Tax Season Is Upon Us
It’s tax season. Yippie!
(That was a touch sarcasm if you didn’t catch the tone of my writing voice.)
I recently finished doing all my family’s tax forms. I don’t really enjoy doing my taxes, but who does? This is mainly because I’m either really close to receiving a small refund or owing a ton of money. You see, I have the awesome privilege and responsibility of paying quarterly estimated taxes due to my status as an ordained minister.
My income taxes are not deducted from my paycheck each month, and I like it this way.
(And now, I probably just painted a bullseye on myself for an IRS audit.)
What this means for me, though, is that I need to plan, budget and save accordingly, so that I can pay my federal and state quarterly estimated taxes on April 15, June 15, September 15, and January 15.
In paying my income taxes this way, I experience the financial “pain” of my taxes. Most people don’t experience this same pain due to tax withholding from each paycheck. Believe me, it’s a totally different experience. The government knows and understands this, too. They don’t want the majority of the population to feel this kind of tax pain.
For 2013, I messed up my tax calculations for a couple of different reasons. Now, I owe a substantial amount to Uncle Sam next week.
While I’m not thrilled with the thought of having to pay a substantial amount of money in addition to what I’ve already paid, I am okay with it.
And why in the world would I be okay with owing the government a bunch of money? Because I have a different tax season financial mindset than your average American.
Two Different Tax Season Mindsets
Poor and lower middle class families typically file early in the tax season.
Why do they file early? I believe this is due to the fact that poorer people tend to view tax season as an opportunity to “make money.” They have structured their withholding as such that they have been enrolled in a one-year forced money-saving program.
The funny thing, though, is that they have essentially loaned their money interest-free to the government for a whole year. They lost the opportunity of using that money for an entire year.
The poor usually have regular income from only one or two jobs. Their tax forms are relatively clean and simple. They can fill out the forms quickly and begin the process of getting their money back.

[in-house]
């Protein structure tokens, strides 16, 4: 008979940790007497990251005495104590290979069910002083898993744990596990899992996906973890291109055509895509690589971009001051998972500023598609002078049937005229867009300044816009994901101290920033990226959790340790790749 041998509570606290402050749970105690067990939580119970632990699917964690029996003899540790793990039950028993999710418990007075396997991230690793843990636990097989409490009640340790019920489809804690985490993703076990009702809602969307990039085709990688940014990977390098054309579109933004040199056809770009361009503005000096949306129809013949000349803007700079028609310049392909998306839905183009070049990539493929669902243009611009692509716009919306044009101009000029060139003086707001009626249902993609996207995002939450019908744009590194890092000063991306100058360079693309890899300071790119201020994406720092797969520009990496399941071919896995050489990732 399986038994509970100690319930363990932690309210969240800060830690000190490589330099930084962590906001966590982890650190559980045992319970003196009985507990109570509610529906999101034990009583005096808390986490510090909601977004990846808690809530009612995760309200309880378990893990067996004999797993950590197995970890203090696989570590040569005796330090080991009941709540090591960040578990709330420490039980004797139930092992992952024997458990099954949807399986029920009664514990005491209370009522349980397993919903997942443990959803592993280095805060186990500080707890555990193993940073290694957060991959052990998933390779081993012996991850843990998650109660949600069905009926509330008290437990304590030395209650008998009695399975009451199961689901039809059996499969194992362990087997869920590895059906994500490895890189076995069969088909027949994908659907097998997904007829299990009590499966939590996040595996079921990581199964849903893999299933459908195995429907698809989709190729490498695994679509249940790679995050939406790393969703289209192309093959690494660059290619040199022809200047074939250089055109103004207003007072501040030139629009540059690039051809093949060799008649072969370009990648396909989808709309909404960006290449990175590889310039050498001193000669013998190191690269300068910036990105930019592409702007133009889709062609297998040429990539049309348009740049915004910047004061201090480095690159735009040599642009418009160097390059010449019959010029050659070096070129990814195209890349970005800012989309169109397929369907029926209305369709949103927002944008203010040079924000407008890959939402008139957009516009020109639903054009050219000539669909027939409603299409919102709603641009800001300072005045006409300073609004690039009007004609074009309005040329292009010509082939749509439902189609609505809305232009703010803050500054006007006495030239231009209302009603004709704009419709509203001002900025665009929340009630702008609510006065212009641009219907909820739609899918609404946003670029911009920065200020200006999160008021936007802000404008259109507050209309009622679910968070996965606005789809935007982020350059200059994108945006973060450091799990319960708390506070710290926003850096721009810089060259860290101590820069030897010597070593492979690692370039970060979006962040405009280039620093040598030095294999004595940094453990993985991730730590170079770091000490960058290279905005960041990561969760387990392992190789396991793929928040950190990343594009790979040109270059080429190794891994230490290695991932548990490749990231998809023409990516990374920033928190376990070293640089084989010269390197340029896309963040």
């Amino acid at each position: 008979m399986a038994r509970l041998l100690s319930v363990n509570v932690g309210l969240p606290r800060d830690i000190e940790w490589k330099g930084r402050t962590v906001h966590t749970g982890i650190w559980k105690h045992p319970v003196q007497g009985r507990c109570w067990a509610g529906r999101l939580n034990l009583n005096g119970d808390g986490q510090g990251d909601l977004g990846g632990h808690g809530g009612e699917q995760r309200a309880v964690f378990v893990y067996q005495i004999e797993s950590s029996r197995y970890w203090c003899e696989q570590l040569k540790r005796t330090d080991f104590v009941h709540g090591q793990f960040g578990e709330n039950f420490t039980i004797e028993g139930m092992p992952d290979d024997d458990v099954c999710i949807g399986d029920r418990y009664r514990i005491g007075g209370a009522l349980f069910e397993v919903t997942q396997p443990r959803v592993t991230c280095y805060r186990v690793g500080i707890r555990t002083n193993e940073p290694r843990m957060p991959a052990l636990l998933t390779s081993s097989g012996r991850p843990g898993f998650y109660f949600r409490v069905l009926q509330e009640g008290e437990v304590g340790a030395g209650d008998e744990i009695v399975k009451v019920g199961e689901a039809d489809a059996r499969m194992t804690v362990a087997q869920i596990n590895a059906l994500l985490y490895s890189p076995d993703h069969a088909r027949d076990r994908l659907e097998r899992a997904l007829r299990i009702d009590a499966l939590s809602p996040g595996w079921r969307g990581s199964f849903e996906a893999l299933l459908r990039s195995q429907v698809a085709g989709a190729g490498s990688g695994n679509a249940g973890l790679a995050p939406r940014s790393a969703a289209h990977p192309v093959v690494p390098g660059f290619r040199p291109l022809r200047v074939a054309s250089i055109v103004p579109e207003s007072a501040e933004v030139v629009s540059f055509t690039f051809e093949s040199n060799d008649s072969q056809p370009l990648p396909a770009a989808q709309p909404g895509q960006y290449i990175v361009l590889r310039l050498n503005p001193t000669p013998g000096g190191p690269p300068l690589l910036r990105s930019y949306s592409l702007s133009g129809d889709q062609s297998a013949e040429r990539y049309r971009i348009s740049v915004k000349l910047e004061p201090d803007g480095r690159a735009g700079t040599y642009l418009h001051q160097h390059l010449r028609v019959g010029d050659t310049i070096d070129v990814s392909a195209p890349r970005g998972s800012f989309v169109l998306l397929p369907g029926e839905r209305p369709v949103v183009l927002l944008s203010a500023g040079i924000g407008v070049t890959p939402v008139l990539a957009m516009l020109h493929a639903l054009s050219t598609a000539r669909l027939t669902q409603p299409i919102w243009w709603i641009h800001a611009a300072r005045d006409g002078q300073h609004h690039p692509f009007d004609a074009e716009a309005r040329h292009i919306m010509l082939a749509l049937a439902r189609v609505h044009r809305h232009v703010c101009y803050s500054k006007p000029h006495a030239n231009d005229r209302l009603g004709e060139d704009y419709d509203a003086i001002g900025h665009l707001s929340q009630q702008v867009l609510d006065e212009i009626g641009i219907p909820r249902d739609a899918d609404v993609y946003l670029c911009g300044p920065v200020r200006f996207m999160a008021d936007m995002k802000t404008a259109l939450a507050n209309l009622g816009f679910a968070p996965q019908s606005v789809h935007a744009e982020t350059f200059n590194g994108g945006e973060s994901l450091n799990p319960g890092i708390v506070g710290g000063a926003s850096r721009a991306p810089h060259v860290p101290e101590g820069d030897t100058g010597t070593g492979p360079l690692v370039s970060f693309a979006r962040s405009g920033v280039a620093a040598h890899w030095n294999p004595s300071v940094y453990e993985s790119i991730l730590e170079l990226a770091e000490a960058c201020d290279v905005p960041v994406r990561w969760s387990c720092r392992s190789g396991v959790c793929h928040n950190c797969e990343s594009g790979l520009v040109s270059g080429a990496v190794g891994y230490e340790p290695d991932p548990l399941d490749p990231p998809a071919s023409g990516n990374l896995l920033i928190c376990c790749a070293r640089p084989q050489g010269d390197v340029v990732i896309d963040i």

The sad reality is that the majority of Americans who receive refunds have no real strategic plan for this money once they get it back from the government. They tend to go spend it on stuff that they probably don’t even need, and then the cycle begins anew for another year.
On the other hand, wealthier individuals and families typically file as close to April 15 as possible.
So, why would rich people choose to file so close to the deadline? Probably due to the fact that they feel the pain more of paying taxes. Their tax forms are more complicated. They have a variety of income streams. They have investments. They own a small business. They have more of a producer mindset rather than a consumer one. They understand the value of every dollar they earn.
Rich people definitely experience the pain of paying taxes at a deeper level than poorer people.
And, I wonder what would happen if poorer families had to pay their taxes like wealthier families? My guess is that we would probably experience a tax revolution in this country!
Here are some thoughts on how we can all shift our financial mindsets during tax season.
5 Ways To Shift Our Tax Season Mindsets
- Consider tax strategy in your overall budget process. I know when I plan my monthly budget, I want the largest amount of monthly net income in order to leverage what I need leveraged in my family finances, such as debt reduction, savings, and investing.
- Give the government exactly what it deserves. No more and no less. Yes, we should pay our taxes. As Christians, we need to be obedient to the laws of the land. But, handing additional money over to the government for them to use interest free for a whole year is not wise stewardship.
- Structure tax withholding and payments for equilibrium. You don’t want to owe, but you also don’t want to receive a massive refund, either. Consider meeting with a tax advisor or financial planner to achieve this tax equilibrium.
- Start some type of small side business and see your taxes and tax forms become more complicated. If your business is even moderately successful, you will need to pay estimated quarterly taxes. You will now experience the pain associated with paying taxes at a new level.
- Create a wise financial plan for any refund money that you may receive. You might consider using the money for debt reduction, savings, or investing. Otherwise, that money is going to somehow wander into Wal-Mart and be gone forever!
Questions: What is your tax season financial mindset? Do you think more like the poor or the rich? Do you file your taxes early or as late as possible? Why or why not?